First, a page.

Farm Service Agency
Although the Farm Service Agency (FSA) has provided support to farmers and ag producers since the 1930s, it wasn’t until 1994 that it became one agency, as a result of a reorganization of The United States Department of Agriculture (USDA). The restructure incorporated programs such as Agricultureal Stabilization and Conservation Service and the Risk Management Agency.
Originally, the Farm Service Agency was a collection of administrations that eventually came together to form the FSA. This agency oversees the local operation of commodity programs, credit and other FSA-related programs. The salaries for FSA officials are paid through federal funds.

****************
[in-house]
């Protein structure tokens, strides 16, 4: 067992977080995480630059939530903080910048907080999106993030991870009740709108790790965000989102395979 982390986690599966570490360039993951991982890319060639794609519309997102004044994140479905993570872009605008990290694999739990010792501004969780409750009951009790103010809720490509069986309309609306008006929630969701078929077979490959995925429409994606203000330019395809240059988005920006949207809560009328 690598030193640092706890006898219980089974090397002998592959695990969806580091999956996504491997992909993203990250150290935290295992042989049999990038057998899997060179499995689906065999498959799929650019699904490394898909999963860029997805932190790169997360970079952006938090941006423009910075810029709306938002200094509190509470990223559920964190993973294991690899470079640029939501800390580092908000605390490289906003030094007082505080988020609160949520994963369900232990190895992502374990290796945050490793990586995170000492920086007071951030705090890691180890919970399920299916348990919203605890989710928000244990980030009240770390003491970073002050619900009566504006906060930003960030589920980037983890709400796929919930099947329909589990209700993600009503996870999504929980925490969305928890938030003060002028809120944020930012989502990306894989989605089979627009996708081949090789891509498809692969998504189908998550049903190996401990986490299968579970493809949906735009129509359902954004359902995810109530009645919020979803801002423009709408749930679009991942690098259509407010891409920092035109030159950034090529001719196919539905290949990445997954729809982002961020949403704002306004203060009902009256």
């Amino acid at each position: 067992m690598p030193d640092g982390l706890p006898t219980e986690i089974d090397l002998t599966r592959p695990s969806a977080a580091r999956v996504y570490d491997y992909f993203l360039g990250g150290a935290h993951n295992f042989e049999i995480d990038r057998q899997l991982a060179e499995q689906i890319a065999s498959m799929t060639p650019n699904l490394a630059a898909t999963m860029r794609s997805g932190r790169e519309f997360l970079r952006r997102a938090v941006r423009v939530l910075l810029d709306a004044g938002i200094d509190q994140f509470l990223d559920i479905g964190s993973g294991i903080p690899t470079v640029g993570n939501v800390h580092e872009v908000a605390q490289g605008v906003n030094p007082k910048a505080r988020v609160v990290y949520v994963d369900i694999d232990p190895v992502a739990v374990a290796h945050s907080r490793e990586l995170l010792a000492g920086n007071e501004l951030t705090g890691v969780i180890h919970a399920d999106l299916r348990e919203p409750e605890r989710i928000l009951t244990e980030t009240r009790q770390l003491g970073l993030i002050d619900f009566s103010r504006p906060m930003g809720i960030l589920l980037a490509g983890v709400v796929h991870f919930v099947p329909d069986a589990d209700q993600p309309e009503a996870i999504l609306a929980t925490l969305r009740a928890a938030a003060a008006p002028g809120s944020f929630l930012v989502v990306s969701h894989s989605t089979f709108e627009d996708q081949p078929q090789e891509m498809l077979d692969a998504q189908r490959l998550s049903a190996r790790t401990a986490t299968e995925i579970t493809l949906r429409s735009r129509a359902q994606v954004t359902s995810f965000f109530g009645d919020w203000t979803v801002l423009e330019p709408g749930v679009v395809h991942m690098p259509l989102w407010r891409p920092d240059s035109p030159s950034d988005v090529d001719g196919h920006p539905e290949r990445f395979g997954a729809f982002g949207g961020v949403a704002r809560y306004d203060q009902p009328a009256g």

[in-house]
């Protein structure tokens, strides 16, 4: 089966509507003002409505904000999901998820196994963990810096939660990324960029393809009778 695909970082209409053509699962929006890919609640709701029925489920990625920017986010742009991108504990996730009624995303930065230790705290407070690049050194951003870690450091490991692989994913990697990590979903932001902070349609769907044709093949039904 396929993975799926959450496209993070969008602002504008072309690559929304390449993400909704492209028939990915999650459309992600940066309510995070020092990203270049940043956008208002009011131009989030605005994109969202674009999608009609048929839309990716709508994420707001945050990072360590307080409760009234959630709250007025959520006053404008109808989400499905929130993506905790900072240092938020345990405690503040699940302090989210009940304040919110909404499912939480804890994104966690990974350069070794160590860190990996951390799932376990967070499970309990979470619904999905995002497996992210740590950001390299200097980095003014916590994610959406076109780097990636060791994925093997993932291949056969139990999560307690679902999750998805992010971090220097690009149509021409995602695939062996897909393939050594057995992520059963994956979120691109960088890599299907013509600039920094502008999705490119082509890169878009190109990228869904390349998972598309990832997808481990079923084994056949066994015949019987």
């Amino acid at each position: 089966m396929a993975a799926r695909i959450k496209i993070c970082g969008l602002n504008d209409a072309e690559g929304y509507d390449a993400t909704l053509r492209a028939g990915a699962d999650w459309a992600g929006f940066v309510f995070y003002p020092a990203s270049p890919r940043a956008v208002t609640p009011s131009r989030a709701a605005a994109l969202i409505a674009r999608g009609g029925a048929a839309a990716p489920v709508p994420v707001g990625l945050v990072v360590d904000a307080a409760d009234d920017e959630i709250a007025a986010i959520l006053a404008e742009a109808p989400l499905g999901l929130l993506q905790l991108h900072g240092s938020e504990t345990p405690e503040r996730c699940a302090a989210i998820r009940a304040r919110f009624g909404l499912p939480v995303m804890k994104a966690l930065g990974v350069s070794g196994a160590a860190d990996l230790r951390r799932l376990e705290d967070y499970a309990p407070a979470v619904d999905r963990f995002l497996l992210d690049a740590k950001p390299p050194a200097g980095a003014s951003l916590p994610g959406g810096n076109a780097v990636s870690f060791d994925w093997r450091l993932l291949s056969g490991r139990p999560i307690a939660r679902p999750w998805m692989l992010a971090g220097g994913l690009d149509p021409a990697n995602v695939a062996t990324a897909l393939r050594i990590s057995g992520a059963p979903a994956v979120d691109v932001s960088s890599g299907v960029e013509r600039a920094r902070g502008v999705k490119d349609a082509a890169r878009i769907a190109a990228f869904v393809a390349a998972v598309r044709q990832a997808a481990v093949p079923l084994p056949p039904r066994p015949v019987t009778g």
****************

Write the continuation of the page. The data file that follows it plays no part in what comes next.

Today, FSA focuses on five areas of agriculture: farm programs, loans, commodity operations, management and state operations. Disaster assistance, for example, is provided through FSA farm programs, and so are commodity and price support, not to mention credit and loan programs for agricultural producers.
There are special interest programs that provide loans to start-up, minority-owned, and women-owned farms and ranches. FSA manages roughly 50 federal farm programs across the nation at any given time. The FSA also is responsible for the natural disaster assistance and emergency loans for agricultural producers. For more information, visit FSA.USDA.gov.